Unabomber claims he told motives in '85 note
The so-called Unabomber says the mysterious "FC" signature used in his communiques stands for a terrorist group called the Freedom Club whose goal is the "destruction of modern industrial society in every part of the world."
In a letter to Penthouse magazine last week, the bomber claimed that in December 1985 he had sent The Examiner a letter detailing his anarchist objectives, taking responsibility for at least five bombings and disclosing the name Freedom Club.
"It's the first communication from the Unabomber where he has identified what the letters stand for," said Jim Freeman, special agent in charge of the San Francisco FBI office.
The monogram has baffled law enforcement officials since June 1980. They first noticed it inscribed on a piece of a bomb hidden inside a novel mailed to Percy Wood, then president of United Airlines, in suburban Chicago. The inscription was found on seven of the next eight bombs.
And in a series of letters, FC has claimed to be a terrorist group and has taken responsibility for 16 bombings that have killed three and injured 22 since 1978.
In letters to various newspapers last week, the Unabomber first threatened to blow up an airplane flying out of the Los Angeles airport by the Fourth of July, then claimed the threat was a prank. He also sent demands to the New York Times and the Washington Post offering to halt the killing if they published his lengthy manifesto renouncing industrial society.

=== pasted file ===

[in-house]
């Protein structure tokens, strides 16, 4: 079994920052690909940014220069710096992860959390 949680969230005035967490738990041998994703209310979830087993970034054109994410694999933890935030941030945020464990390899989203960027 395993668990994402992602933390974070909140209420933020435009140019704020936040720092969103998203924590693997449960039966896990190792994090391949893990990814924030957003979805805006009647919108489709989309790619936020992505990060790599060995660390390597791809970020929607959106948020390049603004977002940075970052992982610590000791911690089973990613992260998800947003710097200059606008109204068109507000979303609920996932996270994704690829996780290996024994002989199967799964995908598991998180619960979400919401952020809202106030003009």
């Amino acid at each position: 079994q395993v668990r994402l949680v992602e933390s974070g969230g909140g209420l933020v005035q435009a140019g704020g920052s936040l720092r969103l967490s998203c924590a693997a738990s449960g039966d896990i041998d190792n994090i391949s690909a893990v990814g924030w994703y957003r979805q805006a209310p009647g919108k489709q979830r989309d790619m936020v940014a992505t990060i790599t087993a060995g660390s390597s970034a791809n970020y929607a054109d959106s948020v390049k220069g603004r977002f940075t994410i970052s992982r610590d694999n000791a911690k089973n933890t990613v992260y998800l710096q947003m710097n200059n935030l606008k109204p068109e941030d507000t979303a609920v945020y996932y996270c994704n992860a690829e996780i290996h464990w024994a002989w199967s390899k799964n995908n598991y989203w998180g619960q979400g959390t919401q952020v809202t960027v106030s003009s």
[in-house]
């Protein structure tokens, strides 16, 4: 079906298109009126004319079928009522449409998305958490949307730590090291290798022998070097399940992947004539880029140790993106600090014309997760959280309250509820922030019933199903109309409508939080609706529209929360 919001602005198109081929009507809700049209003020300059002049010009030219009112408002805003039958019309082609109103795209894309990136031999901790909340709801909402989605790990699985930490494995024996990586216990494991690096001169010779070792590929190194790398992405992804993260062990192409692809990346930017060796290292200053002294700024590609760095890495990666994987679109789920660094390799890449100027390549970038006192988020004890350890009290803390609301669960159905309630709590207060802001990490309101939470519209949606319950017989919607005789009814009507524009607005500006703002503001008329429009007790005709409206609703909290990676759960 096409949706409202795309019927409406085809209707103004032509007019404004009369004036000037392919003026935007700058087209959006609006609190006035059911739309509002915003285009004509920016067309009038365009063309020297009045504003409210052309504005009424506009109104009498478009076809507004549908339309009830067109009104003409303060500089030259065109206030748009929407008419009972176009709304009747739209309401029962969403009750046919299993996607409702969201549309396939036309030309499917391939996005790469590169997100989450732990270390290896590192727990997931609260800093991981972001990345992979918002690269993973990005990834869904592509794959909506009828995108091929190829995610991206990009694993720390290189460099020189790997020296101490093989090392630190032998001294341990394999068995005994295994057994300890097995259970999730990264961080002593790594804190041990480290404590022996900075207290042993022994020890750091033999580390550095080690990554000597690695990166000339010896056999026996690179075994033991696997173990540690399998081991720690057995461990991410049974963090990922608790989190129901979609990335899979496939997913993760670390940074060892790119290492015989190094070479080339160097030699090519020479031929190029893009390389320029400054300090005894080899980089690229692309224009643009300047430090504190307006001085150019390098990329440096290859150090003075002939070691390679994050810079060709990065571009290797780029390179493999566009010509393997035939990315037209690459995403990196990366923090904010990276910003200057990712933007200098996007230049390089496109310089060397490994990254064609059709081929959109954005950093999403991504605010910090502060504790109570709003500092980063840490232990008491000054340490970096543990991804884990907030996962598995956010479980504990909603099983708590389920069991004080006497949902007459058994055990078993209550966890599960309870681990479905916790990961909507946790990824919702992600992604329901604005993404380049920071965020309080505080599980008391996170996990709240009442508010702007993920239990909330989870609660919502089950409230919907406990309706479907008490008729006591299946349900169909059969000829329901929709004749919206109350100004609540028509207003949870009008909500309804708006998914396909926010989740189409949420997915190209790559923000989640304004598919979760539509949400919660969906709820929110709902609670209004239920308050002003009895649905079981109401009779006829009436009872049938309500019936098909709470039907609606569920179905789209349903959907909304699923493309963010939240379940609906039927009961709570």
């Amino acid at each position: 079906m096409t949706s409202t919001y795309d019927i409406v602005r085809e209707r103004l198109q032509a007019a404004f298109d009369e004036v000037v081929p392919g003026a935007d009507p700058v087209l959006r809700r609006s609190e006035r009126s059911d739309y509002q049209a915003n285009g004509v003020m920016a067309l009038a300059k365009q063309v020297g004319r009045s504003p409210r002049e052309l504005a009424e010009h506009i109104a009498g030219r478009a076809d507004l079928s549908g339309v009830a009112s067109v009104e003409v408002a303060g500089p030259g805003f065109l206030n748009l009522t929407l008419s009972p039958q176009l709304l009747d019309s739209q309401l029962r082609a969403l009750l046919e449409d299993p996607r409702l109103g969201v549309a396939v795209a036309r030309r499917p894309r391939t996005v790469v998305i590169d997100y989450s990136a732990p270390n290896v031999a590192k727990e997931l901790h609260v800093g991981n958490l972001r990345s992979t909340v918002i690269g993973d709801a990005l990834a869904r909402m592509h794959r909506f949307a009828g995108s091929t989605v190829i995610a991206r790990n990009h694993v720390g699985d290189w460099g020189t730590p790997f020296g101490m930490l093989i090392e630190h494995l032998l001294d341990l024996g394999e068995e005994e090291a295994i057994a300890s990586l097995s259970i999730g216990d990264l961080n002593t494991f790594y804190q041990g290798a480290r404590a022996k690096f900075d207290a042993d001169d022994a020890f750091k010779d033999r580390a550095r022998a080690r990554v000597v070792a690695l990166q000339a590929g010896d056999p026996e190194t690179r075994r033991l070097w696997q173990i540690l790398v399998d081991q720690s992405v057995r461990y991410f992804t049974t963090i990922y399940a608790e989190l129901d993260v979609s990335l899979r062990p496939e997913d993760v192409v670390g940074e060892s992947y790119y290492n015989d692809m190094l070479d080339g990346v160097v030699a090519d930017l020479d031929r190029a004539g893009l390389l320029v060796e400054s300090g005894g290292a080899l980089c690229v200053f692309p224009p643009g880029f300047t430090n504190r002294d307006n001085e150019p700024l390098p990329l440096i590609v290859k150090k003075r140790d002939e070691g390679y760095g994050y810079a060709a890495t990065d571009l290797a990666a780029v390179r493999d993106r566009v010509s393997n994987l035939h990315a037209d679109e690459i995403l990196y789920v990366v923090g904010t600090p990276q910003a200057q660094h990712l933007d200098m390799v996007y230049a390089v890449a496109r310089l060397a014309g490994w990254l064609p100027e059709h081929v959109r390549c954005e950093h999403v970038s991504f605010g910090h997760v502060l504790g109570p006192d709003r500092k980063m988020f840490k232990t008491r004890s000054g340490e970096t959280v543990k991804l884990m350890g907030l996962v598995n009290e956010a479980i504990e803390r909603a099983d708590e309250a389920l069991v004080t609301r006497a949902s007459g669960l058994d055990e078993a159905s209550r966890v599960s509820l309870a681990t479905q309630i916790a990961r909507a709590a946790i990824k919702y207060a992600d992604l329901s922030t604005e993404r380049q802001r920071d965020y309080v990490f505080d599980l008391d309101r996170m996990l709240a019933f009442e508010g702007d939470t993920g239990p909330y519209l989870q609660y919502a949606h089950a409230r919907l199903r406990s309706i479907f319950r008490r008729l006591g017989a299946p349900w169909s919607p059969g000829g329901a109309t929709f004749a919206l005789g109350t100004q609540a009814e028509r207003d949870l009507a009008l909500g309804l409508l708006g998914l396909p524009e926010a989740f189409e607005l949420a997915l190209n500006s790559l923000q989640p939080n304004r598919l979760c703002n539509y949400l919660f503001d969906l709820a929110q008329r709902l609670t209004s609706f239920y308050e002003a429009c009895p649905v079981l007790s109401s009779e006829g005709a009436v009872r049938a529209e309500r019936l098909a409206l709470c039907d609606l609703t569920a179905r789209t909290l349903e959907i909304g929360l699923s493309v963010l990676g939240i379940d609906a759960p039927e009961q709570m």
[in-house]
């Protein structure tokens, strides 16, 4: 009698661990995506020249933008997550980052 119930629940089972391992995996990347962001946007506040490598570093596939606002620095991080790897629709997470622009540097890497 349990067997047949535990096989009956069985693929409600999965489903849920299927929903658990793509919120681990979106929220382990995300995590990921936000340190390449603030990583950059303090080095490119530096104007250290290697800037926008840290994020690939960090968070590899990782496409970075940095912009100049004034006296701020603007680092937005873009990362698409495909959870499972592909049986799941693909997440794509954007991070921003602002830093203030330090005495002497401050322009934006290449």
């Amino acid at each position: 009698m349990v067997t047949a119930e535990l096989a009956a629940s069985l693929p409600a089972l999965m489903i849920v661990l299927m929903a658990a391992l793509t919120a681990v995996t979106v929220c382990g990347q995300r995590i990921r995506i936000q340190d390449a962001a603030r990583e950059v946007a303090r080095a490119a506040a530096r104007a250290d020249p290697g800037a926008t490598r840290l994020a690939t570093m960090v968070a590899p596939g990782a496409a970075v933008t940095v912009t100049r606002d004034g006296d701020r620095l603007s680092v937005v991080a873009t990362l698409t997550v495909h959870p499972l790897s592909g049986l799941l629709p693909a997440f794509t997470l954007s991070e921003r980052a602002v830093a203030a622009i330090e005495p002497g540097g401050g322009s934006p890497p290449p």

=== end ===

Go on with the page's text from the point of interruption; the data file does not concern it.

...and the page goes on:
In another development, FBI spokesman George Grotz said a UC-Berkeley professor received a package from the Unabomber on Friday that contained documents similar to the ones received by the Times and Post.
Grotz, of the FBI's San Francisco office, would not identify the professor but said he has turned the package over to the FBI. Grotz also declined to disclose other details.
Present and past Examiner editors and staff members could find no evidence that the 1985 letter was received.
Lee J. Guittar, editor and publisher of The Examiner, said:
"We have no record of ever receiving such a letter. No one at the newspaper recalls such a letter."
He added: "Our policy, then and now, is that if we receive such a letter, we would share it immediately with appropriate law enforcement agencies and consider it as a possible news story."
The FBI gave The Examiner excerpts of the Penthouse letter only to enable the paper to determine whether it had received the 1985 letter and to attempt to locate it, said Freeman. The Examiner independently identified Penthouse as the source of the excerpts. The FBI declined to confirm that. Penthouse representative Nick Guccione declined to comment.
Will Hearst, publisher of The Examiner in December 1985, said: "I have no knowledge of a letter of that kind."
Frank McCulloch, managing editor at the time, also said he knew of no such letter.
"It'd be hard for me to believe that we would get such a letter and I wouldn't know about it," he said. "It boggles me."
Search targets lone male bomber
The FBI has said it believes FC is really a single male operating alone and based in Northern California. The FBI dubbed the suspect the "Unabomber" because his early targets were universities and airlines.
In the Penthouse letter, FC said a letter had been sent to The Examiner after a Dec. 11, 1985, bombing that killed Hugh Scrutton, owner of a computer store near Cal State Sacramento.